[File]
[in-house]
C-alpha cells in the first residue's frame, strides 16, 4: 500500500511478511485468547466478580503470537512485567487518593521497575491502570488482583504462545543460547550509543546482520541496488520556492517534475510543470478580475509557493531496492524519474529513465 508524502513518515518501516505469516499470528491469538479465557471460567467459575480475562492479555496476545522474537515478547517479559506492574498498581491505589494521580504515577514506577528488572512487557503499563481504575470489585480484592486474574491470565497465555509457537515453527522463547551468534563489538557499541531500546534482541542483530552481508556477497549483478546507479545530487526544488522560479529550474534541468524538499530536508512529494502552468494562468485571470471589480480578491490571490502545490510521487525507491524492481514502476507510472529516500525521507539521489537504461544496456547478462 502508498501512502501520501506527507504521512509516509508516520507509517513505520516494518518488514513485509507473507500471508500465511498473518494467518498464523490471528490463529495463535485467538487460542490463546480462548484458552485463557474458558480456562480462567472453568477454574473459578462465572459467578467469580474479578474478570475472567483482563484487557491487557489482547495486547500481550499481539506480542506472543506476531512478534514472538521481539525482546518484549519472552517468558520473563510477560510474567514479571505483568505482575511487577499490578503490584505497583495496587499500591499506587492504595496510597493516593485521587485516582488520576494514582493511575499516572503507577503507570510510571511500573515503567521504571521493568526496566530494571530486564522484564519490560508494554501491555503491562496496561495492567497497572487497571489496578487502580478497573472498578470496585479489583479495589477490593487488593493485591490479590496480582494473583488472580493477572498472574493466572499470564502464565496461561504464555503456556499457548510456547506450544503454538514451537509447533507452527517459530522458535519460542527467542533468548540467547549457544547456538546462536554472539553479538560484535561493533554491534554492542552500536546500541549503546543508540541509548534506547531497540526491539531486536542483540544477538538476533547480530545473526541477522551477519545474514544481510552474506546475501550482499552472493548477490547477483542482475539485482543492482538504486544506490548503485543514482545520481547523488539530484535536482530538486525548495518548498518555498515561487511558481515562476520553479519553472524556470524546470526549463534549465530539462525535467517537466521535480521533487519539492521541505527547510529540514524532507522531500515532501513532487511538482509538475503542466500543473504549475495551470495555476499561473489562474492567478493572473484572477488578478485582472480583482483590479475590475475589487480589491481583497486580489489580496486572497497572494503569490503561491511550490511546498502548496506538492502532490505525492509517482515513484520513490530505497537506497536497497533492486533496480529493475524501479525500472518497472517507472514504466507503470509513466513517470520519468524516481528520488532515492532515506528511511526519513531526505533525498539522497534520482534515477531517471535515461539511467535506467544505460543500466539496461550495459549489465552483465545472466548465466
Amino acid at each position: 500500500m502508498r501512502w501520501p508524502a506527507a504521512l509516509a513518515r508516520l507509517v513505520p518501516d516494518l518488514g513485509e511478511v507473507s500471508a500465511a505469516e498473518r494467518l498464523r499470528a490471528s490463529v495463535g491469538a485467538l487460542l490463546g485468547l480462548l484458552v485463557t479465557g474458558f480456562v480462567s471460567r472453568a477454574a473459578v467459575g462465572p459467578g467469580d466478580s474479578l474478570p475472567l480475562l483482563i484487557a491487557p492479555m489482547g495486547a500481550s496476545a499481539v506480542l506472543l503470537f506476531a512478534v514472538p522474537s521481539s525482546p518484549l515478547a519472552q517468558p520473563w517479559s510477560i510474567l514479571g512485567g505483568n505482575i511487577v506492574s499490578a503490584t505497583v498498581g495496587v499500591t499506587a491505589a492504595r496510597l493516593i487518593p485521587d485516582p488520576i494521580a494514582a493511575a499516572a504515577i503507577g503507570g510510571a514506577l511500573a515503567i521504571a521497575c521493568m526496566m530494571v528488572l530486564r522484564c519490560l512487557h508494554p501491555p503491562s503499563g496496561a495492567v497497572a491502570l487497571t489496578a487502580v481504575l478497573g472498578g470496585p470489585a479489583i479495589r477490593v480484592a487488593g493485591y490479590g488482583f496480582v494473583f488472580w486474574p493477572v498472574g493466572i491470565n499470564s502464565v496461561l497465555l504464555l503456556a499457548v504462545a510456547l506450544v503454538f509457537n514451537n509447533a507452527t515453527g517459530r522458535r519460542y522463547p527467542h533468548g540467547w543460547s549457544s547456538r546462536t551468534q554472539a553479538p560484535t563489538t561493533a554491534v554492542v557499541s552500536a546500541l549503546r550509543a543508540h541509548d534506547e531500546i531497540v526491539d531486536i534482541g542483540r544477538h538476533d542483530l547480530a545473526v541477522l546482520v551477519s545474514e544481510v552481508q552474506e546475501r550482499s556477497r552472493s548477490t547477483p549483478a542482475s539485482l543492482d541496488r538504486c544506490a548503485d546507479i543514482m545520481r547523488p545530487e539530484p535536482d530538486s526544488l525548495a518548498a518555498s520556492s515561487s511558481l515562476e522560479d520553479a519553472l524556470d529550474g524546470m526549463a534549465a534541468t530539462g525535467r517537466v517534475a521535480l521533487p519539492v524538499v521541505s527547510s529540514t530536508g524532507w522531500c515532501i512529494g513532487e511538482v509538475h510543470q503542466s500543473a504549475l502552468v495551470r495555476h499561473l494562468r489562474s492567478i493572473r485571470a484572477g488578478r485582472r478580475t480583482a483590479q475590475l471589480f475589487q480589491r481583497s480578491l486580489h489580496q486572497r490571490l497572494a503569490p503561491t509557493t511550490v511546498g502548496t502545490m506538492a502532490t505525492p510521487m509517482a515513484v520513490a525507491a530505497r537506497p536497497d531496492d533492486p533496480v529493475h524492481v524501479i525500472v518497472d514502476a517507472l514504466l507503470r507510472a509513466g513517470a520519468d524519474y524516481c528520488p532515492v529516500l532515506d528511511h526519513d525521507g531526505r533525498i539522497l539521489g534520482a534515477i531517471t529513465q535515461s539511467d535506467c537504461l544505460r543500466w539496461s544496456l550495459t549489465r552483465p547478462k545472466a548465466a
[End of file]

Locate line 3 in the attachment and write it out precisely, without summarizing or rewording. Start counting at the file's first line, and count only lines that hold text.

Amino acid at each position: 500500500m502508498r501512502w501520501p508524502a506527507a504521512l509516509a513518515r508516520l507509517v513505520p518501516d516494518l518488514g513485509e511478511v507473507s500471508a500465511a505469516e498473518r494467518l498464523r499470528a490471528s490463529v495463535g491469538a485467538l487460542l490463546g485468547l480462548l484458552v485463557t479465557g474458558f480456562v480462567s471460567r472453568a477454574a473459578v467459575g462465572p459467578g467469580d466478580s474479578l474478570p475472567l480475562l483482563i484487557a491487557p492479555m489482547g495486547a500481550s496476545a499481539v506480542l506472543l503470537f506476531a512478534v514472538p522474537s521481539s525482546p518484549l515478547a519472552q517468558p520473563w517479559s510477560i510474567l514479571g512485567g505483568n505482575i511487577v506492574s499490578a503490584t505497583v498498581g495496587v499500591t499506587a491505589a492504595r496510597l493516593i487518593p485521587d485516582p488520576i494521580a494514582a493511575a499516572a504515577i503507577g503507570g510510571a514506577l511500573a515503567i521504571a521497575c521493568m526496566m530494571v528488572l530486564r522484564c519490560l512487557h508494554p501491555p503491562s503499563g496496561a495492567v497497572a491502570l487497571t489496578a487502580v481504575l478497573g472498578g470496585p470489585a479489583i479495589r477490593v480484592a487488593g493485591y490479590g488482583f496480582v494473583f488472580w486474574p493477572v498472574g493466572i491470565n499470564s502464565v496461561l497465555l504464555l503456556a499457548v504462545a510456547l506450544v503454538f509457537n514451537n509447533a507452527t515453527g517459530r522458535r519460542y522463547p527467542h533468548g540467547w543460547s549457544s547456538r546462536t551468534q554472539a553479538p560484535t563489538t561493533a554491534v554492542v557499541s552500536a546500541l549503546r550509543a543508540h541509548d534506547e531500546i531497540v526491539d531486536i534482541g542483540r544477538h538476533d542483530l547480530a545473526v541477522l546482520v551477519s545474514e544481510v552481508q552474506e546475501r550482499s556477497r552472493s548477490t547477483p549483478a542482475s539485482l543492482d541496488r538504486c544506490a548503485d546507479i543514482m545520481r547523488p545530487e539530484p535536482d530538486s526544488l525548495a518548498a518555498s520556492s515561487s511558481l515562476e522560479d520553479a519553472l524556470d529550474g524546470m526549463a534549465a534541468t530539462g525535467r517537466v517534475a521535480l521533487p519539492v524538499v521541505s527547510s529540514t530536508g524532507w522531500c515532501i512529494g513532487e511538482v509538475h510543470q503542466s500543473a504549475l502552468v495551470r495555476h499561473l494562468r489562474s492567478i493572473r485571470a484572477g488578478r485582472r478580475t480583482a483590479q475590475l471589480f475589487q480589491r481583497s480578491l486580489h489580496q486572497r490571490l497572494a503569490p503561491t509557493t511550490v511546498g502548496t502545490m506538492a502532490t505525492p510521487m509517482a515513484v520513490a525507491a530505497r537506497p536497497d531496492d533492486p533496480v529493475h524492481v524501479i525500472v518497472d514502476a517507472l514504466l507503470r507510472a509513466g513517470a520519468d524519474y524516481c528520488p532515492v529516500l532515506d528511511h526519513d525521507g531526505r533525498i539522497l539521489g534520482a534515477i531517471t529513465q535515461s539511467d535506467c537504461l544505460r543500466w539496461s544496456l550495459t549489465r552483465p547478462k545472466a548465466a